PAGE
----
For investors seeking guaranteed retirement income with limited risk, annuity contracts can be good vehicles. Make sure you understand the terms, though.
Burned by the stock market's roller coaster ride and the resulting declines in their 401(k) account balances, retirement savers and investors are giving tax-deferred annuities another look, partly because of the guaranteed returns they offer.
"In the '90s, the equity market basically went straight up," says Russ Kessler, a certified public accountant and partner at the law firm of Kessler & Ballenger Company. "Annuities fell out of favor then, since investors didn't see the guarantees as very valuable. Then the tech and housing bubbles burst, and now investors appreciate the guarantees on the rate of return."
"An annuity guarantees investors a steady stream of income regardless of the economy or stock market. Because annuities are insurance contracts, they can offer these additional guarantees that other investments can't," says Kathy Cunningham, assistant vice president of life marketing for Grange Life Insurance Company.
An annuity is an investment contract-often with an accompanying life insurance component-that provides a series of payments in return for the premium(s) paid. The tax-advantaged products offer a number of immediate and deferred distribution options with either a fixed or variable rate of return. They're most commonly-and appropriately-used to help fund retirement.
Despite their resurgent popularity, not everyone is sold on annuity products. "When we look at annuities, we see an insurance product that's being sold as an investment. We see those as two very different things," says Jim Hamilton, a financial planner at PDS Planning, a fee-based firm.
Hamilton and others wary of annuities contend that all of the bells and whistles in many contracts only confuse investors. They cite high fees-often including stiff upfront sales commissions-and other expenses that can make annuities costlier than other retirement investments.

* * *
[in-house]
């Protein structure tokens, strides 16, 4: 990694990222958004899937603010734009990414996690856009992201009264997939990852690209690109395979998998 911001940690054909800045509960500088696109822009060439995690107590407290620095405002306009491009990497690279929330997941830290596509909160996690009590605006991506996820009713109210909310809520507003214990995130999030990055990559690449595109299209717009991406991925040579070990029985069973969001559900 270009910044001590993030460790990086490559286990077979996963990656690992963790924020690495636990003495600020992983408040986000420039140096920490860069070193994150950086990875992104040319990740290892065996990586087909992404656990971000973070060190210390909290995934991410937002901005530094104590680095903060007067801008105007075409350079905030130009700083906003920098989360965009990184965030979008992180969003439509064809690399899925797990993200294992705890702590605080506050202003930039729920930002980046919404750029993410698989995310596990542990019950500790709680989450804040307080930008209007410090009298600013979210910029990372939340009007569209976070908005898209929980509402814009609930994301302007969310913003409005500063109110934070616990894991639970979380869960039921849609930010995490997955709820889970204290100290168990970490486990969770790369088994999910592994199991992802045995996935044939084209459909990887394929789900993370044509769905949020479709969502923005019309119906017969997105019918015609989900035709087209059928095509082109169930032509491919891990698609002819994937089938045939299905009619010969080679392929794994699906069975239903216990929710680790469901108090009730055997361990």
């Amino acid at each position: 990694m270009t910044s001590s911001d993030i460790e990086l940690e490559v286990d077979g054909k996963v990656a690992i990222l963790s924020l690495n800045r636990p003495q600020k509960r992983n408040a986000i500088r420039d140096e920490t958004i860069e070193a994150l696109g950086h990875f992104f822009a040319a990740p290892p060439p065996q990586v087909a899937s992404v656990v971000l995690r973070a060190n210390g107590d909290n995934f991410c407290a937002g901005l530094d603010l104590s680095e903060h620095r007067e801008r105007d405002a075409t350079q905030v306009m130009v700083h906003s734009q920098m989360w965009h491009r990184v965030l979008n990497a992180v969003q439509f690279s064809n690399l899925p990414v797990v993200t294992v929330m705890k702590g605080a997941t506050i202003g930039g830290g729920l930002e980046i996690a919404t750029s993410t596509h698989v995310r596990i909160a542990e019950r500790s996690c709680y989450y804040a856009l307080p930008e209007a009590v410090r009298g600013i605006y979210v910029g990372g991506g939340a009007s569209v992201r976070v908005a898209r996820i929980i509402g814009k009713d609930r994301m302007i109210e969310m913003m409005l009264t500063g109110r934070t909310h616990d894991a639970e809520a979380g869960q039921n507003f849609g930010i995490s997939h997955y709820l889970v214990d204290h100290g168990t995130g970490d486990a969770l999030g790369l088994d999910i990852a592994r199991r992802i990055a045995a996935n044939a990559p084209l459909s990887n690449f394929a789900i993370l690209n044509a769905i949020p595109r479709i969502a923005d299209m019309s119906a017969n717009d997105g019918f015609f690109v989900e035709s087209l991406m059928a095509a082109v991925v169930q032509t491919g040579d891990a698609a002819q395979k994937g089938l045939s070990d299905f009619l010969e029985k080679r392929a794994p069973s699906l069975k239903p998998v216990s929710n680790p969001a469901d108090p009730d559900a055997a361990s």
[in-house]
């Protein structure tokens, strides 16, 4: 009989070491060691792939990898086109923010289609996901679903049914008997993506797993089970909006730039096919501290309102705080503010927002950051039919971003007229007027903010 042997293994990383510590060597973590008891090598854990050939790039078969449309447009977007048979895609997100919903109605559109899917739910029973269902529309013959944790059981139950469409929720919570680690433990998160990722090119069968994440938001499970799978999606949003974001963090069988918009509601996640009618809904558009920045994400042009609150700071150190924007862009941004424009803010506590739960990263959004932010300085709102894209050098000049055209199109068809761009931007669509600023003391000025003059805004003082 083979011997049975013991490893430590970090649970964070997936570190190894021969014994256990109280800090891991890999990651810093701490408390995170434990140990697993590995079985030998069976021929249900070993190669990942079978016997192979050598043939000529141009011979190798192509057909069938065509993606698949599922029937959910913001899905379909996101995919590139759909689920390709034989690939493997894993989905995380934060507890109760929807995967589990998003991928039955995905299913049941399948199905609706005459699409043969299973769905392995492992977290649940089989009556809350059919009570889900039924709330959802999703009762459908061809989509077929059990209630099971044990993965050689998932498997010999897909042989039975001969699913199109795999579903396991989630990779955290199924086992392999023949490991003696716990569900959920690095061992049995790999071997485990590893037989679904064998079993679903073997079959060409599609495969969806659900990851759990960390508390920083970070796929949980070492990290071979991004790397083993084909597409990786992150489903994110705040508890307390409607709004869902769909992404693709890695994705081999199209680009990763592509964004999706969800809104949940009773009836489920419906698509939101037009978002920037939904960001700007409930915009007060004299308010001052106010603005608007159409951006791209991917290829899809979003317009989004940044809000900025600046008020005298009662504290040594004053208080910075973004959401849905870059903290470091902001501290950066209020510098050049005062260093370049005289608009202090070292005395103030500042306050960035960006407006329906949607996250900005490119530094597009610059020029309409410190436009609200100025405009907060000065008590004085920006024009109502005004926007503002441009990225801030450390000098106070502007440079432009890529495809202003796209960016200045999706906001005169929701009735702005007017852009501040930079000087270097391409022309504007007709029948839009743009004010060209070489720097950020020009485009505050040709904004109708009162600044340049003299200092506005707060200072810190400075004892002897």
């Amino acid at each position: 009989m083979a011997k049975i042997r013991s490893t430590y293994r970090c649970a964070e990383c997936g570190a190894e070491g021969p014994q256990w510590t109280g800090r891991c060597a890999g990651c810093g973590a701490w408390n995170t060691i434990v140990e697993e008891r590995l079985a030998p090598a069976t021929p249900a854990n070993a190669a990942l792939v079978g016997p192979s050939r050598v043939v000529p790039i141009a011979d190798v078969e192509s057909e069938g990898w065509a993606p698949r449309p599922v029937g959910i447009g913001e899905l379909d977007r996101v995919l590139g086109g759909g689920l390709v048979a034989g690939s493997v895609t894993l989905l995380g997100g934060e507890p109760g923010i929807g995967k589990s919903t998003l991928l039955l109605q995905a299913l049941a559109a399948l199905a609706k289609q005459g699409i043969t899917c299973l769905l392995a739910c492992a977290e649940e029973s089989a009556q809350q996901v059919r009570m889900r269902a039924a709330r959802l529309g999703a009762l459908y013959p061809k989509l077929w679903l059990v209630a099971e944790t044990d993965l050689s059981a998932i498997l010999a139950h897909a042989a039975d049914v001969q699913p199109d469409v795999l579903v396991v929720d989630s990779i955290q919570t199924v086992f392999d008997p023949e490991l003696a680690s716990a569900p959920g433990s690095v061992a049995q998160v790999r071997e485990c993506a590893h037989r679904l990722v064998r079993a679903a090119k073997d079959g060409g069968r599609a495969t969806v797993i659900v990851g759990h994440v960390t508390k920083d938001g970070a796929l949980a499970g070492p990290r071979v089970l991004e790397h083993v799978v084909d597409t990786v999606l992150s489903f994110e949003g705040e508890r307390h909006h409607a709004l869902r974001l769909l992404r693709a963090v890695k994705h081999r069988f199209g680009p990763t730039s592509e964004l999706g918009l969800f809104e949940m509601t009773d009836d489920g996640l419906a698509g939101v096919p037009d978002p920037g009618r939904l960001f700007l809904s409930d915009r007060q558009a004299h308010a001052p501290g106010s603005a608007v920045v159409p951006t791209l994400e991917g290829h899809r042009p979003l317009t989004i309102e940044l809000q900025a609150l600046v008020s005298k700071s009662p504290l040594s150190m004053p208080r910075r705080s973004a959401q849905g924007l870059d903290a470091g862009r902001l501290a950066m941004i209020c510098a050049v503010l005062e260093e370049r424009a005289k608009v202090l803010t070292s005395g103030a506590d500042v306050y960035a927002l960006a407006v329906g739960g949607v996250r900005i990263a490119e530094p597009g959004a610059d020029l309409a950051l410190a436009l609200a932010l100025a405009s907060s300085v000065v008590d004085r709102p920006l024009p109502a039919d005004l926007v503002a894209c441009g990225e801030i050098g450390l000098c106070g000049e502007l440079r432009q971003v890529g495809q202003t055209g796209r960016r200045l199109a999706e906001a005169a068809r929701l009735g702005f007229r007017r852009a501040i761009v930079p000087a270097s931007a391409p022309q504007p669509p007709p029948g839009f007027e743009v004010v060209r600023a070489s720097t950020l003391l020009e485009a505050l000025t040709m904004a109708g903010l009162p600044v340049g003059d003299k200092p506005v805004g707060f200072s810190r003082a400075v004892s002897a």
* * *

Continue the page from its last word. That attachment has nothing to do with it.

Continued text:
Do the benefits of a guaranteed rate of return and a lifetime income stream outweigh the risks, costs and limitations of annuities? The pros and cons are many, so careful research is key. Here's what some experts have to say about the role of annuities in today's tumultuous investment environment.
Only insurance companies can issue annuity contracts. "Annuities often get lumped in with other financial products, but the issuer must keep the amount of the annuity plus any potential gain in a reserve," says Mary Jo Hudson, director of the Ohio Department of Insurance (ODI). "The fact insurers must have this reserve account makes it significantly different from bank or brokerage products."
The ODI's authority to regulate annuities overlaps authority of the Ohio Department of Commerce to regulate variable annuities-contracts on which the rate of return changes with the performance of underlying investments.